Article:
Whats driving the moral decline of America? What lies behind the radical changes in our societys values? This is the sweeping saga of one mans lifelong struggle against a sinful world. A New Englander and a descendentof the Puritans, his Christian battle leads him to some startling conclusions about modern teaching and howthough often presented as scienceit has changed the very foundations of human thought, casting mankind in a different and godless light. Sure to be controversial, this novel nonetheless provides food for thought to a world starving for answers.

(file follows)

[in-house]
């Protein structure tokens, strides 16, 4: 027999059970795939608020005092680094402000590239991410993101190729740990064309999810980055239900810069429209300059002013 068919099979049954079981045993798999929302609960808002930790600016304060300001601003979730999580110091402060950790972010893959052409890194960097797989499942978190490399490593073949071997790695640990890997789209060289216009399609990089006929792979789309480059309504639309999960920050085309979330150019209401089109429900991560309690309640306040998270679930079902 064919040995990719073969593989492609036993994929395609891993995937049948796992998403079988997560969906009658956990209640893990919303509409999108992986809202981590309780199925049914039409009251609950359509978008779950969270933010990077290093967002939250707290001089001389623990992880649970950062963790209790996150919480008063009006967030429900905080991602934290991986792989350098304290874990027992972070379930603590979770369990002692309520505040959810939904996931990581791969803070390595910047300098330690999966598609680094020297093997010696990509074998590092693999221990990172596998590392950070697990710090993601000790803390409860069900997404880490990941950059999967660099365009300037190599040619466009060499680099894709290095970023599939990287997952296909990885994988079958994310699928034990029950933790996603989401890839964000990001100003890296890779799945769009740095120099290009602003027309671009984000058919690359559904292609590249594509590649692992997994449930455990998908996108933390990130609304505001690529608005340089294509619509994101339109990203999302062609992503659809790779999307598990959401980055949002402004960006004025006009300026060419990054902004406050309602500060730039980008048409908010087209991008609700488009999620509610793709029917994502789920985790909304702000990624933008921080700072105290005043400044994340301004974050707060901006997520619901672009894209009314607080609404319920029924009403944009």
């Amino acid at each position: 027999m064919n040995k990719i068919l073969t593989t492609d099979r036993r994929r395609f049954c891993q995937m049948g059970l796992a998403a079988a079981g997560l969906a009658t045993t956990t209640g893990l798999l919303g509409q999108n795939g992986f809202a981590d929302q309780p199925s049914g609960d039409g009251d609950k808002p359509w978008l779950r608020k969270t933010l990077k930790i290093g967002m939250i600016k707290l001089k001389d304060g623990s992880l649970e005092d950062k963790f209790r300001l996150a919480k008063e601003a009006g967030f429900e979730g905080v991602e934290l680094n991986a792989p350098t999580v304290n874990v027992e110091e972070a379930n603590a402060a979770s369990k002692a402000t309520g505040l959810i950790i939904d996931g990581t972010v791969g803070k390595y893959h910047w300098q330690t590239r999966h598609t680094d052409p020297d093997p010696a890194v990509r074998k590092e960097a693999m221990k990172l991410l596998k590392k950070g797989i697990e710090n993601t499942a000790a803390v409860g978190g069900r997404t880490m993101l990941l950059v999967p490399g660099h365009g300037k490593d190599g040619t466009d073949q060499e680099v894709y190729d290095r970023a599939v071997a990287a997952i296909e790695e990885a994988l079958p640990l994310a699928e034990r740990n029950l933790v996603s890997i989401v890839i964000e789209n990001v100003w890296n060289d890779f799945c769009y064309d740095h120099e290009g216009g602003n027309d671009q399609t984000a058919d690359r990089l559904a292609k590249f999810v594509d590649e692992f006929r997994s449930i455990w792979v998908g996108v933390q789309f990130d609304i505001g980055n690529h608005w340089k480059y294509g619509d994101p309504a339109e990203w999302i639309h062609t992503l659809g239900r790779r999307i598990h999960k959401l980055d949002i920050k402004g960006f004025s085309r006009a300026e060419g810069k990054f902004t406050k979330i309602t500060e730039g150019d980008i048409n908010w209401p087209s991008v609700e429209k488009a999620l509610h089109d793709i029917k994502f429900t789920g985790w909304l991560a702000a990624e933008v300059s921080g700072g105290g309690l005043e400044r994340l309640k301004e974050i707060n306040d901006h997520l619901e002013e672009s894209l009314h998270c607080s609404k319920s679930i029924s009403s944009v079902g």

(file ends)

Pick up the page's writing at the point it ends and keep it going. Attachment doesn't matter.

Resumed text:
There was no more remarkable pair in the Civil War than Abraham Lincoln and George McClellan. At only 35 years old, McClellan commanded the Ohio troops early in the war, and won skirmishes for the Union in western Virginia. After the disastrous Union defeat at Bull Run in the summer of 1861, Lincoln sent word for McClellan to come to Washington, and soon elevated him to commander-in-chief of the Union army. But in the late summer and fall of 1861, things took a turn for the worst. Meticulous in his planning and preparations, McClellan began to delay attacking the enemy and developed a penchant for vastly overestimating the Confederate forces he faced. All of this hampered his ability to lead an aggressive force in a fast-moving battlefield environment. Finally losing his patience, Lincoln was famously quoted as saying, "If General McClellan does not want to use the army, I would like to borrow it for a time." Lincoln and McClellan takes an in-depth look at this fascinating relationship, from the early days of the Civil War to the 1864 presidential election when McClellan ran against Lincoln on an anti-war platform and lost. Here, award-winning author John C. Waugh weaves a tale of hubris, paranoia, failure, and triumph, illuminating as never before this unique and complicated alliance.